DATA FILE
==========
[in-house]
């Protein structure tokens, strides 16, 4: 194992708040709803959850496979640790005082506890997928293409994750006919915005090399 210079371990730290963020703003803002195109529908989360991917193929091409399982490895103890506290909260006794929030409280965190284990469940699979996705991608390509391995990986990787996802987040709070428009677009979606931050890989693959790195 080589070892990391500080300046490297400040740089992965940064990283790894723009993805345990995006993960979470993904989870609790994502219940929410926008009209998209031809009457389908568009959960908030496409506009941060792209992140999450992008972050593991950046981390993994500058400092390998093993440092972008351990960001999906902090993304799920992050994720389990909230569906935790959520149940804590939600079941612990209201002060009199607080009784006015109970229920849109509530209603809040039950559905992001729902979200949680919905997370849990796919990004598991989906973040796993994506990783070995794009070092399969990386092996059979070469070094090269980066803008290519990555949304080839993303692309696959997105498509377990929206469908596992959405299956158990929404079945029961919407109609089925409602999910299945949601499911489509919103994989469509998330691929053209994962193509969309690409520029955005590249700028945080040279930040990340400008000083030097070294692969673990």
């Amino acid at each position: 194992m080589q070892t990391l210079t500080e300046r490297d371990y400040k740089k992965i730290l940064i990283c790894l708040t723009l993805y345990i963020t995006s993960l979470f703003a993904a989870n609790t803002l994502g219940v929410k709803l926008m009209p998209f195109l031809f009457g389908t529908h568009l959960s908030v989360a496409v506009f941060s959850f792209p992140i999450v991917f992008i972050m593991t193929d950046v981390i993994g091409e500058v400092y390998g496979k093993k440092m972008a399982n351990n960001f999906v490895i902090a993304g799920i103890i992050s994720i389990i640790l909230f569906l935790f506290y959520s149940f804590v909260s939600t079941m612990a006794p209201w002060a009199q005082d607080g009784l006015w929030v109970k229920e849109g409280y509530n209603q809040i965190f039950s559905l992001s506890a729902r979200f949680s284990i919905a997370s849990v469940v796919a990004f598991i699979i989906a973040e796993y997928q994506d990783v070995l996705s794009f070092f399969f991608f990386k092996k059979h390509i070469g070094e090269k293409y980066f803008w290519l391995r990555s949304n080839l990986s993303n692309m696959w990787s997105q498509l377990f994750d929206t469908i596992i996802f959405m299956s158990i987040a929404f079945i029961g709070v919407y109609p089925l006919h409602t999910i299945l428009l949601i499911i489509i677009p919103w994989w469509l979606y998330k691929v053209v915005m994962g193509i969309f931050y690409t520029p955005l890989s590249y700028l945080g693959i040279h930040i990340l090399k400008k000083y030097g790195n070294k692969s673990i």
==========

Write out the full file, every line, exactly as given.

[in-house]
């Protein structure tokens, strides 16, 4: 194992708040709803959850496979640790005082506890997928293409994750006919915005090399 210079371990730290963020703003803002195109529908989360991917193929091409399982490895103890506290909260006794929030409280965190284990469940699979996705991608390509391995990986990787996802987040709070428009677009979606931050890989693959790195 080589070892990391500080300046490297400040740089992965940064990283790894723009993805345990995006993960979470993904989870609790994502219940929410926008009209998209031809009457389908568009959960908030496409506009941060792209992140999450992008972050593991950046981390993994500058400092390998093993440092972008351990960001999906902090993304799920992050994720389990909230569906935790959520149940804590939600079941612990209201002060009199607080009784006015109970229920849109509530209603809040039950559905992001729902979200949680919905997370849990796919990004598991989906973040796993994506990783070995794009070092399969990386092996059979070469070094090269980066803008290519990555949304080839993303692309696959997105498509377990929206469908596992959405299956158990929404079945029961919407109609089925409602999910299945949601499911489509919103994989469509998330691929053209994962193509969309690409520029955005590249700028945080040279930040990340400008000083030097070294692969673990």
């Amino acid at each position: 194992m080589q070892t990391l210079t500080e300046r490297d371990y400040k740089k992965i730290l940064i990283c790894l708040t723009l993805y345990i963020t995006s993960l979470f703003a993904a989870n609790t803002l994502g219940v929410k709803l926008m009209p998209f195109l031809f009457g389908t529908h568009l959960s908030v989360a496409v506009f941060s959850f792209p992140i999450v991917f992008i972050m593991t193929d950046v981390i993994g091409e500058v400092y390998g496979k093993k440092m972008a399982n351990n960001f999906v490895i902090a993304g799920i103890i992050s994720i389990i640790l909230f569906l935790f506290y959520s149940f804590v909260s939600t079941m612990a006794p209201w002060a009199q005082d607080g009784l006015w929030v109970k229920e849109g409280y509530n209603q809040i965190f039950s559905l992001s506890a729902r979200f949680s284990i919905a997370s849990v469940v796919a990004f598991i699979i989906a973040e796993y997928q994506d990783v070995l996705s794009f070092f399969f991608f990386k092996k059979h390509i070469g070094e090269k293409y980066f803008w290519l391995r990555s949304n080839l990986s993303n692309m696959w990787s997105q498509l377990f994750d929206t469908i596992i996802f959405m299956s158990i987040a929404f079945i029961g709070v919407y109609p089925l006919h409602t999910i299945l428009l949601i499911i489509i677009p919103w994989w469509l979606y998330k691929v053209v915005m994962g193509i969309f931050y690409t520029p955005l890989s590249y700028l945080g693959i040279h930040i990340l090399k400008k000083y030097g790195n070294k692969s673990i």